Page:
An anvil is a hard piece of metal which is used as a workbench when making things out of iron or steel. An anvil is used by a blacksmith when he needs to hammer hot iron to bend it into the shape he wants. A blacksmith can make new shoes for horses.
Anvils were known in the Bronze Age and possibly earlier. They were used in Ancient Greece and Ancient Egypt. They are still in use today, although not nearly as much as 100 years ago when there were many more horses.
Anvils are extremely heavy. They are made in different sizes. The 17th century writer John Bunyan was a tinker (someone who mends pots and pans). He walked around the villages of Bedfordshire with a small anvil and a few tools on his back. His anvil was wedge-shaped, so that he could knock it into the ground when he needed to do a repair. His anvil is now in the John Bunyan museum in Bedford.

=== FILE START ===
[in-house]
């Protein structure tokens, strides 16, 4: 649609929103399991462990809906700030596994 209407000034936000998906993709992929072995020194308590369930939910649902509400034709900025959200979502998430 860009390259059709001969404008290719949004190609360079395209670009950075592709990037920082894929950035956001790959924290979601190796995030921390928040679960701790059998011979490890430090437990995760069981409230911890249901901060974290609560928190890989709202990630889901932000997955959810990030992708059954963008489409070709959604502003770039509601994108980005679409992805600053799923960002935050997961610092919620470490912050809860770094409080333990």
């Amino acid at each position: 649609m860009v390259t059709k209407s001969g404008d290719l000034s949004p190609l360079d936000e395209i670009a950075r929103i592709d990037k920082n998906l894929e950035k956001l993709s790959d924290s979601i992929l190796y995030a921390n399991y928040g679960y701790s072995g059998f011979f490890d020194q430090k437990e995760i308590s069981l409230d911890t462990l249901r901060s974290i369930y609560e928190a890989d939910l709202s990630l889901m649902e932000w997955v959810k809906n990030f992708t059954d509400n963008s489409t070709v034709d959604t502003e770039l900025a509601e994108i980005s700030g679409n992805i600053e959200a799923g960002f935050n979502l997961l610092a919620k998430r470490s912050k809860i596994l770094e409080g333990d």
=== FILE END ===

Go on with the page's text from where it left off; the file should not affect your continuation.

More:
Use as a musical instrument[change | change source]
The anvil has sometimes been used as a percussion instrument because it makes a very loud sound when hit by the hammer. Usually musicians use a metal bar mounted on a sound-box. This sounds just as good as a real anvil (which would be very heavy to carry around).
Verdi wrote some famous music called the Anvil Chorus in his opera Il Trovatore. Wagner asked for 18 anvils in Das Rheingold in the scene which takes place below the earth where the Nibelungs are working at their forges. Albert Parlow wrote an Anvil Polka, Varèse used an anvil in Ionisation, Walton uses an anvil in Belshazzar’s Feast and there is an anvil in the orchestra in Howard Shore's music for The Lord of the Rings movie trilogy.